Helping Struggling Learners to Show Understanding

Supporting Struggling Learners book cover

Allowing students to show understanding in multiple forms plays off of one of three universal design for learning principles — incorporating multiple means of expression. For a variety of reasons, expressing understanding is hard for many struggling learners. Sometimes, a learner has trouble putting thoughts to words and is unclear of what he or she wants to say. Other times, the learner knows what he or she wants to say but has trouble expressing it clearly and succinctly. And in other cases, a learner is taking time to process input and just needs time to express understanding. Regardless, we serve all our learners well when we provide students with multiple ways to demonstrate understanding. 

 

ROLE PLAY

Demonstrate scientific conclusions (such as the movement of molecules or the change in rock formations), plot elements of character change in a text, or depict an event of historical significance through a short skit or even pantomime. Role playing can happen individually, in pairs, or in small groups.

 

VERBAL EXPRESSION WITH CONFIRMATION

When a student expresses thinking, an opinion, or understanding, offer verbal confirmation. One way to offer verbal confirmation is to state back to students what you heard: "So what I believe I hear you saying is…" This helps acknowledge students' thinking (I never stray far from their original thoughts), model expression, and confirm their thoughts as valid and important.

 

 

 

NONVERBAL COMMUNICATION

Using nonverbal communication is efficient, represents a different medium, and creates an inclusive tone in your classroom. At the beginning of the year, your students can come up with three to five nonverbal signals to represent their thinking. Signals might represent: I agree, I have a question, I am thinking, I need a break, I am confused, or I need help. Students use these signals in unobtrusive ways and are able to communicate thinking, needs, and requests to you and to their peers. Varying the form of expression through signals allows all learners to express their thinking in tangible, accessible, and powerful ways.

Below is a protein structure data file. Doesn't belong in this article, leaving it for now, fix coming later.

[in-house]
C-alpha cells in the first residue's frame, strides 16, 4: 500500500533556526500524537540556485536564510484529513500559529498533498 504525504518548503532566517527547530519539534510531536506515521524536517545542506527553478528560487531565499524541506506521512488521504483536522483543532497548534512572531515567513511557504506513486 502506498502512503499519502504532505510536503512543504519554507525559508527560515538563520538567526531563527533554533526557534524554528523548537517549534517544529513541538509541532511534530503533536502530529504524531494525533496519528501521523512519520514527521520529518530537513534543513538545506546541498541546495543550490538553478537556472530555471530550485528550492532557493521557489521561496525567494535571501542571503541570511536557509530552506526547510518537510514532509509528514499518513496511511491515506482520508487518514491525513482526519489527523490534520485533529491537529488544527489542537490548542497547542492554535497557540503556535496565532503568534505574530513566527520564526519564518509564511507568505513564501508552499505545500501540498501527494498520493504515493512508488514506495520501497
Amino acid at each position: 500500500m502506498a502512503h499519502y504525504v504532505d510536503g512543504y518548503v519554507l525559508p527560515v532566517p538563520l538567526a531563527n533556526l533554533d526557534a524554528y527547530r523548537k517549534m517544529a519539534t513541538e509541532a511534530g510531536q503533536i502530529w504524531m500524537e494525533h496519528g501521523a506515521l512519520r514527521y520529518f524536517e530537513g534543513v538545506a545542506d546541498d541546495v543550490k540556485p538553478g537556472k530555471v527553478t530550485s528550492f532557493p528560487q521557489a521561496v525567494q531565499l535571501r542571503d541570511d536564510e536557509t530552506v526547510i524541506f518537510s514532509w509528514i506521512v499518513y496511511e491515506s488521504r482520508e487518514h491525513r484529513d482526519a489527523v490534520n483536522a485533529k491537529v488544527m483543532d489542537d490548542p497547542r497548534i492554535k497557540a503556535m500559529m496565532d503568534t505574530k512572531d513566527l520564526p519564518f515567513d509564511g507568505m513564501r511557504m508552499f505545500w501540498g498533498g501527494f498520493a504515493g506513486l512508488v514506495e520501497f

VISUAL UNDERSTANDING THROUGH SKETCHING

Include art and visual representation as a medium for learning and expression. During instructional read-aloud, allow students to "sketch to sketch" to represent their thinking about the text through pictures. Or, demonstrate math solutions or process, scientific conclusions, and their understanding of a historical event through sketching or pictures. You might create historical murals so students can demonstrate their understanding of the nuances of a historical event (the causes of an event, and the effects shown through actions and the expressions on the faces of the patriots during the Boston Tea Party as an example).

 

VISUAL UNDERSTANDING SCAFFOLDED THROUGH ORGANIZERS

Use visual organizers to express ideas and understanding. Quick and simple organizers provide all students, especially struggling students, with an accessible option for expressing ideas and understandings. Organizers can be premade or quickly made by students. One example is the "3-2-1" — three big ideas (one from the book, experiment, lesson, concept), two questions, and one element or place where you need help. Another is a basic box with a line and bullets. One the line students jot the big idea (or conclusion or solution), and next to each bullet, they share details. 

To learn more about Supporting Struggling Learners and download a sample chapter, visit Heinemann.com.


Patricia Vitale-Reilly author photoPatricia Vitale-Reilly is a national consultant, teacher, and former staff developer at the Teachers College Reading and Writing Project. With TCRWP, she helped school communities implement exemplary literacy instruction, and presented workshops and courses on the teaching of reading, writing, assessment, and literacy in the content areas. In 2003, Patty founded her own literacy consulting group, and currently works directly with school leaders, coaches, teachers, and students inside and outside of classrooms. She is dedicated to guiding schools and districts to set and realize goals that matter most in their learning communities, and to her belief that every student has the right and the capacity to learn. 

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